“Everything great that ever happened in this world happened first in somebody’s imagination.” Astrid Lindgren. Over those difficult times for creative writers, emerging Illustrators and indipendent librarians recalling the achievements and most of all the human heritage of this Swden writer.
All contents that will follow are reported from the official Astrid Lindgren’s official website.
Astrid Lindgren’s interest in the world around her began early in her life. She had her roots deeply planted in the Småland soil and in Vimmerby, but in her teens she was already developing a curiosity for the world around her, and for the people outside her little hometown. She devoured whatever books she could lay her hands on and through her reading formed impressions of various places around the world.
This curiosity for the world outside Sweden was indulged when a few years after the War, she travelled to USA on a journalistic tour for Damernas Värld (a Swedish women’s magazine). Her depiction of the oppression suffered by the black population in USA is sharp and deeply critical ( Kati in America ) and is an example of the empathy which Astrid Lindgren always had for those who suffer, wherever they are in this world.
She had a rare ability to be genuinely interested in people and their situation irrespective of where they came from. She couldn’t help but get involved in people’s circumstances, real or as she imagined them to be, and then write about all this with both humour and seriousness so that everybody else would also be given the opportunity to see what she saw. Perhaps this is one of the explanations as to why her books are being read all over the world.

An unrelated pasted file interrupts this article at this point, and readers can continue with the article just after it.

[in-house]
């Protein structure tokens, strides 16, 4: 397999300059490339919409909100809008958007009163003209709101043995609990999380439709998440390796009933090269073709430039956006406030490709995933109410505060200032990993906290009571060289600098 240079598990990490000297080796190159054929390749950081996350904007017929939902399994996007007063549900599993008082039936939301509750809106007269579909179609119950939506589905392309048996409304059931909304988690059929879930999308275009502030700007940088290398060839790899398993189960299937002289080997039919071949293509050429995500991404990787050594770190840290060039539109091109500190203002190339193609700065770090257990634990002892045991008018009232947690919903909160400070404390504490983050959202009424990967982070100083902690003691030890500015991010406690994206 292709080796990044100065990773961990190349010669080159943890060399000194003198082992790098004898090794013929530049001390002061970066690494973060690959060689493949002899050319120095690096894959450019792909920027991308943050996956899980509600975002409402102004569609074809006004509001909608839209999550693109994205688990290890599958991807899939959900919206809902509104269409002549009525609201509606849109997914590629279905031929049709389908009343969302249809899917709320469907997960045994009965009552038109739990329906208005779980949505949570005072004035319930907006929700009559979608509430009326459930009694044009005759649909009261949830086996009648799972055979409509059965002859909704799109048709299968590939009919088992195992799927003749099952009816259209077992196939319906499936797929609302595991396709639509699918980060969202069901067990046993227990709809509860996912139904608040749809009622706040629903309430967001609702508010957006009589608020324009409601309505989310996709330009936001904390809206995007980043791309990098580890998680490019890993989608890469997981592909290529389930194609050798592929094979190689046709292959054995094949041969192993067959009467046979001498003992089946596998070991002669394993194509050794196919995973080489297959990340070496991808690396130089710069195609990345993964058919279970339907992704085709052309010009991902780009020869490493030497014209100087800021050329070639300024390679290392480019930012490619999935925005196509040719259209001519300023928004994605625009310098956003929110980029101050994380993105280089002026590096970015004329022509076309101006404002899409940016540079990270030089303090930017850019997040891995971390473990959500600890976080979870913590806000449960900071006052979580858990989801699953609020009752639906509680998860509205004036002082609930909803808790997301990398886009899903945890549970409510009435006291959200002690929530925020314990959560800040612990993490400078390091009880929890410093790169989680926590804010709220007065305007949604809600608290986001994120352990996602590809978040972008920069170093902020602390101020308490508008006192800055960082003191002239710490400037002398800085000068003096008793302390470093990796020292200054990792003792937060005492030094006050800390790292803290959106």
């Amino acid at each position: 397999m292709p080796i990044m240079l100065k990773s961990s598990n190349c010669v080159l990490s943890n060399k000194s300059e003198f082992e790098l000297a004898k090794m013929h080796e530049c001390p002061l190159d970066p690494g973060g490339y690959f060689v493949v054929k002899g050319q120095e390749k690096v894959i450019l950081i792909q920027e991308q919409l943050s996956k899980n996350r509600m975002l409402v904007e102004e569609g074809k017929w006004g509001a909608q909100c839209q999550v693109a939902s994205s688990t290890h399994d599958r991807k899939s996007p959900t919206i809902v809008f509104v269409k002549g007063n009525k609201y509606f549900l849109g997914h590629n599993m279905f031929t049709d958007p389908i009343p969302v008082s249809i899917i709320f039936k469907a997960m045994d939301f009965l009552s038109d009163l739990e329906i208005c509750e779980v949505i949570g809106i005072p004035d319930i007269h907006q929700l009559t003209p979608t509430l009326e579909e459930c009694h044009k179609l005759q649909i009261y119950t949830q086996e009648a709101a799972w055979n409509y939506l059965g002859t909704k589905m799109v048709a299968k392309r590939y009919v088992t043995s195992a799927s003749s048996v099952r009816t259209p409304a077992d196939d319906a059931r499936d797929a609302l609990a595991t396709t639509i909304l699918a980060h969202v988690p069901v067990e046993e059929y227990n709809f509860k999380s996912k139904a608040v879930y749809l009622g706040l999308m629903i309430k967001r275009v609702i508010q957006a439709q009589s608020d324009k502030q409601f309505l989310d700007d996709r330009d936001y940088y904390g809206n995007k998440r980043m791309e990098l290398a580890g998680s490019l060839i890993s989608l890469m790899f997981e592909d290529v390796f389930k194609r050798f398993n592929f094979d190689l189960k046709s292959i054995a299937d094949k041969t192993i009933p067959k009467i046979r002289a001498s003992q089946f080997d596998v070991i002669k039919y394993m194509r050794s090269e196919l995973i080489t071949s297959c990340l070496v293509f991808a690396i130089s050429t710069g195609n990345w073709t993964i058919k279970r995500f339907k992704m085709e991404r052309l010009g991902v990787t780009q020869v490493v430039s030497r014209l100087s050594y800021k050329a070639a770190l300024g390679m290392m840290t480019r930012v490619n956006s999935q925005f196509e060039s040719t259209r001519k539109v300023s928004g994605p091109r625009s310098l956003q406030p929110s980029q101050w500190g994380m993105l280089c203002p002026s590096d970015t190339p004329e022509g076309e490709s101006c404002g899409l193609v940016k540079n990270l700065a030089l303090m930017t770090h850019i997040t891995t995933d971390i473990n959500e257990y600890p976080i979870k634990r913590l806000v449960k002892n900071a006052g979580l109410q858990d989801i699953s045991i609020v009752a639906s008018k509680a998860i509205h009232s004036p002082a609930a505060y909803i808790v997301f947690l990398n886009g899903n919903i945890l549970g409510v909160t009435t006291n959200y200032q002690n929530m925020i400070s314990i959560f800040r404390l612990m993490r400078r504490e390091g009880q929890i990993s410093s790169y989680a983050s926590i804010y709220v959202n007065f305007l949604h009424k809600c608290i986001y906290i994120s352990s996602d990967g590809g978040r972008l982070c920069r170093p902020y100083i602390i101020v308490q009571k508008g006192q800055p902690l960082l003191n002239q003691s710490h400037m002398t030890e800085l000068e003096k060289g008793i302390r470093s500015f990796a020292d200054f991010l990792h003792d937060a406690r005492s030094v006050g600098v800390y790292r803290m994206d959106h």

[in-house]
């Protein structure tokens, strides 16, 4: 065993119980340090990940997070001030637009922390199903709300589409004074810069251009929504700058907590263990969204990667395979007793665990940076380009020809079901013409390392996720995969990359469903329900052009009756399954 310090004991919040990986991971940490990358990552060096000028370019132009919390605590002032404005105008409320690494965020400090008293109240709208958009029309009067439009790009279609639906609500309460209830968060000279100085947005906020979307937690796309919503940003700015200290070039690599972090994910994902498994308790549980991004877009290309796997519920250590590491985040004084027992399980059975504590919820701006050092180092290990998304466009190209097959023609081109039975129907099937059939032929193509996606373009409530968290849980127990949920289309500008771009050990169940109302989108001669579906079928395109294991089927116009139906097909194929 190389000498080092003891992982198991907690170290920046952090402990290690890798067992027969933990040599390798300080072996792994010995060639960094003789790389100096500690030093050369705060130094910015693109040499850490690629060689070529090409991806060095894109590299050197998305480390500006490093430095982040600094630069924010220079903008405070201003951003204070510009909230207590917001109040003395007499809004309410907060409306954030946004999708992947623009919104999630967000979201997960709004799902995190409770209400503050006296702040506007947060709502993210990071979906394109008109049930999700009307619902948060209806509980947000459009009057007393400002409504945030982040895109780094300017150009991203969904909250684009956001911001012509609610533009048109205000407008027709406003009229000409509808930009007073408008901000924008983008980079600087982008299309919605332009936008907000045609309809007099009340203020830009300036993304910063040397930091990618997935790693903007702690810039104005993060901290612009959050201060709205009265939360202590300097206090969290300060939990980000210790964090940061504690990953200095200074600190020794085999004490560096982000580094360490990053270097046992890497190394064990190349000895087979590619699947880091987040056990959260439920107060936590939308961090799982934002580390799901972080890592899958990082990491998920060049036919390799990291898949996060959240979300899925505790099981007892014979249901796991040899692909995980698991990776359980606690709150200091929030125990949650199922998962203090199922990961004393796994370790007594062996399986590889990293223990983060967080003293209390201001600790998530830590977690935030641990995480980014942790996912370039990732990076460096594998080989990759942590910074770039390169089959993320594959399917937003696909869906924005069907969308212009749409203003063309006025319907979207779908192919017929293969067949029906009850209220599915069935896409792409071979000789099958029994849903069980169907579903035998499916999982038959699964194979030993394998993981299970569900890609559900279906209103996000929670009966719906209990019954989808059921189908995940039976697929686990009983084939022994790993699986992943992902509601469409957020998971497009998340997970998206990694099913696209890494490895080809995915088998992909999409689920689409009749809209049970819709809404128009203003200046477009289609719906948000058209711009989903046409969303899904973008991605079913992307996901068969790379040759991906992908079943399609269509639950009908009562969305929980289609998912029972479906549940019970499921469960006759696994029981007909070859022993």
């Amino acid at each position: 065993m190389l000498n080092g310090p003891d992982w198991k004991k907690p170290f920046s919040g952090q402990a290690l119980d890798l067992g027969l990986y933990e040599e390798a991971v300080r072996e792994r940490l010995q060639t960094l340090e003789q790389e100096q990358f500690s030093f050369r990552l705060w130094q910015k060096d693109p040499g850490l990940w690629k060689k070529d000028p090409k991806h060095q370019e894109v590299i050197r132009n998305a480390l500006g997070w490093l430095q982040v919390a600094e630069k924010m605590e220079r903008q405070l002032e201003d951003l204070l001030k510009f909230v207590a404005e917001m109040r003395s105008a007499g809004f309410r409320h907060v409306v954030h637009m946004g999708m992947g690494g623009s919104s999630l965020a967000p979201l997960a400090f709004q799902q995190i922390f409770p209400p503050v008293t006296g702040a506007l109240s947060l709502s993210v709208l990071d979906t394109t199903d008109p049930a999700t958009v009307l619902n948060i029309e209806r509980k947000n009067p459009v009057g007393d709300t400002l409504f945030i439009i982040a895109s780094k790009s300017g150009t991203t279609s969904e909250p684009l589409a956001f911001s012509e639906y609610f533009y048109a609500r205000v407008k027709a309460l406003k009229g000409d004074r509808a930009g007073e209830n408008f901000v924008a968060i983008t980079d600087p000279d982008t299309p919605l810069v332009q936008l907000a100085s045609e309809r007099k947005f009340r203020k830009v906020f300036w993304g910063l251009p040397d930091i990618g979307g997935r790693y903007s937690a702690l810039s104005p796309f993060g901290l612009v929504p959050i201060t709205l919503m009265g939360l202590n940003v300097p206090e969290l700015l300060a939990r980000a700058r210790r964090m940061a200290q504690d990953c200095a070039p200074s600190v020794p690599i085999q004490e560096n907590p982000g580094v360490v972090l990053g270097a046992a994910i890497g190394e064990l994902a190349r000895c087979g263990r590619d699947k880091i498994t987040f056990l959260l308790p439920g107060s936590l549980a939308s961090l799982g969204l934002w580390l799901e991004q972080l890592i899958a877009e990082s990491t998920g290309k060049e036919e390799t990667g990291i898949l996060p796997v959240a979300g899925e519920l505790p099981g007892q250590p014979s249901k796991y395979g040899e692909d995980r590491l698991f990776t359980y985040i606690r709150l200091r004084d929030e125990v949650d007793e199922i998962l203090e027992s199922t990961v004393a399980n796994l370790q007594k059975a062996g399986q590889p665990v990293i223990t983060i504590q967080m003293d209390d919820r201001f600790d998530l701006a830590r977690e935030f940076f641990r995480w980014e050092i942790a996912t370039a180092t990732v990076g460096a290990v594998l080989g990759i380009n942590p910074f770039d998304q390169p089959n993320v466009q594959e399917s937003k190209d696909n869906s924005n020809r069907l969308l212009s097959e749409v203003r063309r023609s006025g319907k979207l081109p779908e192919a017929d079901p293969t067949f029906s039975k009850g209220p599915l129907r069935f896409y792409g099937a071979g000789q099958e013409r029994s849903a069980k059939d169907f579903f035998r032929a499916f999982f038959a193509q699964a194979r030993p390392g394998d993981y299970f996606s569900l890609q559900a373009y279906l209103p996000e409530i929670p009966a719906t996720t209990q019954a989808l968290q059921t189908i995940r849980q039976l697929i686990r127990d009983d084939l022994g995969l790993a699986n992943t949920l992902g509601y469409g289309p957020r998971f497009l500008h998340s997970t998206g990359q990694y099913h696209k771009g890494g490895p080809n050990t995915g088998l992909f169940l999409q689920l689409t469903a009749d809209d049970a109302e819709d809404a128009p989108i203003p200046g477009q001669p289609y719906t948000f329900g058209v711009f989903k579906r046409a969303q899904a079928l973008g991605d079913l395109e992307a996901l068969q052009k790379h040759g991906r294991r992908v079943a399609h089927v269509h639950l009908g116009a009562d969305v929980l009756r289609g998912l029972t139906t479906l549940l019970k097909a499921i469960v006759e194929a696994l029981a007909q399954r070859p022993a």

Astrid has said that she writes for “the child within her”. She has simply been storing up the memories and feelings from her own
childhood and conveyed these to others through her stories. She has written for children “who create miracles when they read”, as she
herself expressed it.
The archived literary works of Astrid Lindgren is probably the most extensive left by any single Swedish person. Estimated to occupy 150 linear metres of shelving, it is today housed in the National Library in Stockholm. In 2005, the archive was admitted into the UNESCO World Heritage List, which gives it a status of something worth keeping for humanity at large.
The archive includes book manuscripts, film- and theatre-scripts, articles, shorthand notes, a very large collection of letters from readers of all ages spread around the world, as well as press clippings, photos and many other things. There is, however, only a limited number of letters written by Astrid Lindgren herself, since she seldom kept any copies of her many letters.
Cataloguing of all the material is estimated to continue until the end of 2010. The archive is nowadays open for research.
Astrid Lindgren was well read herself, which is reflected in her works. Her home in Dalagatan is filled with bookshelves, and even at the summer house in Furusund there were plenty of books. Altogether, the collection of books amounts to more than 4,200 titles.
All these books – those at Dalagatan as well as those transferred from Furusund to the National Library in Stockholm – have been catalogued in the national database: http://libris.kb.se/
Hope you’ll always have the time to get inspired by authors like her.